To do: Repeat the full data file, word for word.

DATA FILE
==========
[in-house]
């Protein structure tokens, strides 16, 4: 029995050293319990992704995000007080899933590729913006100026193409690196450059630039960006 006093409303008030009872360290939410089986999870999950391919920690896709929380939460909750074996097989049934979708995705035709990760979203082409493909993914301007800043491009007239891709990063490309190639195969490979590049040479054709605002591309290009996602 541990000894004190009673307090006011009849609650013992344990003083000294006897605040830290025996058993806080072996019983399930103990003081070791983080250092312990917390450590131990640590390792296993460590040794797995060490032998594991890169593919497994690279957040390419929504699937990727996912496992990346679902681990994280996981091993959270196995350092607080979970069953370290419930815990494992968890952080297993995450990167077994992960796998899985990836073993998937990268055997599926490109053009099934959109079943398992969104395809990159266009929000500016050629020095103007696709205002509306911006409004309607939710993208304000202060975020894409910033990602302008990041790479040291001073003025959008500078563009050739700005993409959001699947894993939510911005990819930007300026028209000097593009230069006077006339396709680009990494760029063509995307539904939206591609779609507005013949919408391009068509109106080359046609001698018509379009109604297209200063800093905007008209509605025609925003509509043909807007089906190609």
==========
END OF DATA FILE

[in-house]
């Protein structure tokens, strides 16, 4: 029995050293319990992704995000007080899933590729913006100026193409690196450059630039960006 006093409303008030009872360290939410089986999870999950391919920690896709929380939460909750074996097989049934979708995705035709990760979203082409493909993914301007800043491009007239891709990063490309190639195969490979590049040479054709605002591309290009996602 541990000894004190009673307090006011009849609650013992344990003083000294006897605040830290025996058993806080072996019983399930103990003081070791983080250092312990917390450590131990640590390792296993460590040794797995060490032998594991890169593919497994690279957040390419929504699937990727996912496992990346679902681990994280996981091993959270196995350092607080979970069953370290419930815990494992968890952080297993995450990167077994992960796998899985990836073993998937990268055997599926490109053009099934959109079943398992969104395809990159266009929000500016050629020095103007696709205002509306911006409004309607939710993208304000202060975020894409910033990602302008990041790479040291001073003025959008500078563009050739700005993409959001699947894993939510911005990819930007300026028209000097593009230069006077006339396709680009990494760029063509995307539904939206591609779609507005013949919408391009068509109106080359046609001698018509379009109604297209200063800093905007008209509605025609925003509509043909807007089906190609």